There is some similarities between buying a car from a dealer and buying a diamond from a wholesaler.  For both, older inventories tend to be priced cheaper, although because of different reasons.  With automobiles, inventory that the dealer carries on the dealership lot cost them interest every day the vehicle is not sold, in addition to the car being a depreciating asset.  Although this does not apply for diamonds (they already have been around for millions of years), the whole sale price is set every quarter and indexed to both demand and inflation (which translates to the a diamond of the same quality going up in price year after year).  That wholesale price is the price your merchant paid out of pocket for the diamonds.  Because of this, buying a rock that has been in the inventory longer will guarantee you a greater discount because the cost of goods sold ("COGS") is less for the merchant. In other words, if the merchant paid less for something, he is more likely willing to pass the additional discount to you, or at least split the difference to make a sale.

Verification of diamond quality and summary

Before you spend the money on the rock, be sure to ask for a GIA certificate.  All reputable diamonds above a certain quality will have a certificate confirming the quality of the diamond.  The GIA certificate will also mark out on the pamphlet clearly any internal imperfections, or inclusions, that the rock may have.  Let's also be honest, unless you are professionally trained, it's always good to review materials prepared by a professional about the quality of the diamond you will be purchasing.  Think of the GIA certificate as the Kelly Blue Book ("KBB") of the diamond trade.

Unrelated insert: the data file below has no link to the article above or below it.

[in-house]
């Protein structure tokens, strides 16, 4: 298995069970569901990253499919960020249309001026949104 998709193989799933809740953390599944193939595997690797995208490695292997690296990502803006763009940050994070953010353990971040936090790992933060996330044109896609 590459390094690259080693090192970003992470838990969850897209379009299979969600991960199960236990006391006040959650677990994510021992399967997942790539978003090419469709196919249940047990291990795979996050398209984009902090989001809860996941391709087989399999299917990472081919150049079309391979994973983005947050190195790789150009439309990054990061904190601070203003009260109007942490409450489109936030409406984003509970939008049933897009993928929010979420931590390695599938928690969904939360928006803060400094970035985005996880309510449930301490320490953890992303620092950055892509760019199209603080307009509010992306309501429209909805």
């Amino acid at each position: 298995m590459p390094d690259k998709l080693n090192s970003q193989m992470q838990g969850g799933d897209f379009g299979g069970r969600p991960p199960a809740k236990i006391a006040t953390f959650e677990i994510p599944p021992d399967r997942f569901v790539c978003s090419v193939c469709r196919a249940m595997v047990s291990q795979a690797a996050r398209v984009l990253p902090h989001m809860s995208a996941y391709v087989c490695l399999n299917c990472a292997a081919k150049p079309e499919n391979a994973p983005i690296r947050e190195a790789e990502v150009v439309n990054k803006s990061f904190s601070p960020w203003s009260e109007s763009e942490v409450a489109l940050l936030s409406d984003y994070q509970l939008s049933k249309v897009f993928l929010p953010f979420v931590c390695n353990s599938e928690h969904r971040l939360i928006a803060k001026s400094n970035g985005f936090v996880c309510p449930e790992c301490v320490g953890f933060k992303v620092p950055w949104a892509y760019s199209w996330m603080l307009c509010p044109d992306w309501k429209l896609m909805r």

Another thing to watch out for is Florescence.  This may not be a big deal and a GIA certificate will either confirm or disprove the the diamond you intend to purchase does not have florescence.  Although you may not notice it in the store, florescence is bad.  Essentially it will change the way the diamond reflects the light and it may look off hue and not sparkle as much as a comparable diamond that is not florescent.  Some salespeople may try to convince you that a florescent diamond is desirable, but don't be fooled.

Based on the guidelines I have set above, you should be able to easily swing a 1.25 carat, E-color, VVS2 clarity, and ideal cut round diamond for no more than $13,000 wholesale.  A platinum setting should set you back no more than $1,000.  Based on variables you are willing to change, you can even squeeze in a 1.5 carat, G-color, VS2, and ideal cut round diamond for not much more.  If you go with a diamond of the same size and quality at Tiffany's or Cartier, expect the price to be easily double of wholesale as you pay the premium for the brand.

Good hunting.  If all else fails, go with the cardboard box ring.

Update: I have written more about the cut and selection process of a diamond here.